After a year of living in Bratislava, we pretty much feel like bona fide travel advisors for the area and we were fed up of reading online this characterisation of Bratislava as a being a “one day city”.
We decided to be proactive and organised with the local tourist board three days of discovering in and around Bratislava with their ‘72 Hour Bratislava Card’, and as locals we wanted to include some of our own hidden delights!
While this is a collaboration, we want to show you the discounts you can utilise with the card combined with our own recommendations – we found that the card gives free entry and discounts to lots of attractions and galleries that we have frequented over the last year and it’s showed us some places we hadn’t yet discovered.
A brief history of Bratislava and essential facts
Firstly, lets establish that Bratislava is the capital city of Slovakia, not somewhere in Slovenia which is a common mistake people make when we talk about this beautiful and historically rich city – it was in fact the city where the Hungarian kings and queens were crowned, hence it’s other title ‘Coronation City’.
Slovakia has been its own independent country for thirty years after it separated from the Czech Republic, where it was once ‘Czechoslovakia’ under decades of communism. On May 1st, 2004 it became a member of the European Union. This does also mean that in Bratislava the currency is the Euro.
The population of Bratislava is 425,500, making it a small but perfectly formed capital city. It sits on the Danube river and the official Bratislava language is Slovak although English is widely spoken. It’s the only capital city that borders two countries (Austria and Hungary), meaning that a lot of Bratislava tourism comes from day-trippers visiting neighbouring Vienna.
Should you visit Bratislava?
If you’re unfamiliar with Central Eastern Europe, then you certainly need to discover all that this part of Europe has to offer.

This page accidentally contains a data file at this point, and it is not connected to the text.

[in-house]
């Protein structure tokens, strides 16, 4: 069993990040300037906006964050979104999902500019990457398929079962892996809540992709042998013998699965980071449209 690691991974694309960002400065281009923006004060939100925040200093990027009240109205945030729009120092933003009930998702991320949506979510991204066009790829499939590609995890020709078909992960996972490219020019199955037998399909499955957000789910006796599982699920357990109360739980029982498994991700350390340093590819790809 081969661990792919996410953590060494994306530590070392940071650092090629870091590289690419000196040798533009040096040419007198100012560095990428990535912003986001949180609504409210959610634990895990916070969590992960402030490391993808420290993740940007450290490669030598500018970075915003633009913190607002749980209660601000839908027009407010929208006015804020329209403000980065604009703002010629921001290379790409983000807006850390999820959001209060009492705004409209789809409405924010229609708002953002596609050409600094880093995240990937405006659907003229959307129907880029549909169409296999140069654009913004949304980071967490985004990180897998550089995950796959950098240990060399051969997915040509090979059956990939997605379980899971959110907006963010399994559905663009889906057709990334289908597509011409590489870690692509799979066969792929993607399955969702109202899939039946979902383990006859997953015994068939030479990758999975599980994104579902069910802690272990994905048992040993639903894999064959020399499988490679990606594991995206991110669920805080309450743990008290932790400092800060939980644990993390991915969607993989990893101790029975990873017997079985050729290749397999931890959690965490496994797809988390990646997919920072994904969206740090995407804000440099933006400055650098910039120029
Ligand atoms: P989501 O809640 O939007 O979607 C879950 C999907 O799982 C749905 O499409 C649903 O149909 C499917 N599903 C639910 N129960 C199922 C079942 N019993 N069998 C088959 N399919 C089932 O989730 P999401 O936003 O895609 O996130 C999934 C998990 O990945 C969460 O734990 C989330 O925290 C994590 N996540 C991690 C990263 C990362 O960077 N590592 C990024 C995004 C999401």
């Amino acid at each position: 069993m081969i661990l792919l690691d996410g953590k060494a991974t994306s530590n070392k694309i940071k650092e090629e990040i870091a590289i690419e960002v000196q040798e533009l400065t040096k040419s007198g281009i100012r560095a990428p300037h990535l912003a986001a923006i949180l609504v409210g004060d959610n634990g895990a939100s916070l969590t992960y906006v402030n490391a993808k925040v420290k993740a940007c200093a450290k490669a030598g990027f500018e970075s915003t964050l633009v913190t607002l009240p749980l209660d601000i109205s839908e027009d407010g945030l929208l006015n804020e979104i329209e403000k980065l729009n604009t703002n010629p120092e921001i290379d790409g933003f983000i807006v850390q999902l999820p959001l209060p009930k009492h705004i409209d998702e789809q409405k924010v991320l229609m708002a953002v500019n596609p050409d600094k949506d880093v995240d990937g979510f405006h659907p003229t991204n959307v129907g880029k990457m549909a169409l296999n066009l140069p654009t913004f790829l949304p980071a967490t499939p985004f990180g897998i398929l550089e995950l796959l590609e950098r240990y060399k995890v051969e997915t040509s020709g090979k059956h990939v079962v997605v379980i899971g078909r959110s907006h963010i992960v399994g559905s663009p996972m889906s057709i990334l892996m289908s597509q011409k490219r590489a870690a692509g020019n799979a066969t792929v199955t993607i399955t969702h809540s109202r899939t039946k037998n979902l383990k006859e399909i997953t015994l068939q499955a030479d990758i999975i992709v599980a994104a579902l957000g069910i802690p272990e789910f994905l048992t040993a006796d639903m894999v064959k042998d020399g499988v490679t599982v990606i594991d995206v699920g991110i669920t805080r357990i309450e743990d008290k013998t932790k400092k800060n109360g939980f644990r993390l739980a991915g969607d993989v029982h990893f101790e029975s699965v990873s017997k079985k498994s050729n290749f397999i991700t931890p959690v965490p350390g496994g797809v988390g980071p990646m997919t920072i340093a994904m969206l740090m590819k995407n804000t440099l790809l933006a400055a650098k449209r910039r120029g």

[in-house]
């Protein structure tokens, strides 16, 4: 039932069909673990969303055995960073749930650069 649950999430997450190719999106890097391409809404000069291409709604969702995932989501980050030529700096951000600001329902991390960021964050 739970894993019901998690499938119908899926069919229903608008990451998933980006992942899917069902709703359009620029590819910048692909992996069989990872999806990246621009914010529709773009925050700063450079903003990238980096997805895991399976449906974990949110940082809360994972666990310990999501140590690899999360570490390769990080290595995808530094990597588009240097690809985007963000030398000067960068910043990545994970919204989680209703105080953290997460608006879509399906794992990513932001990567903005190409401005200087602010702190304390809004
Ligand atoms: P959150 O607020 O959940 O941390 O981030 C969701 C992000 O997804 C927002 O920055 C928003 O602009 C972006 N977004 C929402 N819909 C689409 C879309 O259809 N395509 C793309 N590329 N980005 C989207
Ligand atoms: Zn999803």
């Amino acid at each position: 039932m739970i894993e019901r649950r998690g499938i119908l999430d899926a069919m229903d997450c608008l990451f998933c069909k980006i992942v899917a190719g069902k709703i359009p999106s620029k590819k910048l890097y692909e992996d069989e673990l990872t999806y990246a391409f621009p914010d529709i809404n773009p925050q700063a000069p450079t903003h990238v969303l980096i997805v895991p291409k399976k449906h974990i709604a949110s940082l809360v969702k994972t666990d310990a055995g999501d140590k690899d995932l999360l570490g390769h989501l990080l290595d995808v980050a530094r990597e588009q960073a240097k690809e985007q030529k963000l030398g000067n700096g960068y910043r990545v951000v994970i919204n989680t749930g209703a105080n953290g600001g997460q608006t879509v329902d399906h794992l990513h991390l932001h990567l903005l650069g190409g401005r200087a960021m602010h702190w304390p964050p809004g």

Bratislava is nestled between the Little Carpathian Mountains and the Danube River, giving visitors the opportunity to explore a bustling medieval old town, take in unique reclaimed communist architecture, discover how Bratislava is evolving and venture into the surrounding countryside, lakes, rivers, castles and centuries old vineyards (more on this later).
How many days do you need in Bratislava?
It’s standard these days to have a weekend away in Europe – so why not use those three days in Bratislava? If you want time to delve deeper then spend more than 24 hours in Bratislava and we promise, you’ll fall in love!
When to go to Bratislava?
A general rule of thumb is that weekends like any city have more events and on Monday’s museums and attractions tend to be closed so this is either a great day to explore the countryside or avoid completely. National religious holidays which last the day also mean that all museums, shops and supermarkets including Tesco will be shut, so you do need to do your research.
Best for… Christmas markets which are much cheaper than in Vienna and are found all over the city centre in both main squares and in other locations. You can read our article on the delicious food and drink you can enjoy at the markets too! Snowshoeing and cross-country skiing in the Carpathians might also be an option.
Best for… visiting Bratislava’s many parks, lakes, outdoor pools, hiking routes and generally enjoying the outdoors. There are great cycling routes too, and with your Bratislava card you can get discounts on electric bikes using Up! City and on alternative tours like the Authentic Slovakia bicycle tour which takes you to a WWII bunker. The city also puts on lots of free cultural events, food festivals and things like outdoor cinemas and free music gigs.
Best for… festivals! There are so many great festivals at the tail end of summer and during the autumn period. This is wine harvest time so throughout September and into October you’ll find ‘Vinobranie’ celebrations in various places where you can sample young wine ‘Burciak’, eat and listen to music with free concerts. You’ll find everything from goose festivals to the Coronation Days where they re-enact the coronation route with a parade in full medieval dress.
The 72 Hour Bratislava Card
Convinced yet? To get more value for money on your trip we recommend buying a Bratislava Card, which over the three days you’re there will score you some great discounts, free entry to museums, castles and galleries and free travel on all public transport in and around Bratislava.
How much is the Bratislava Card?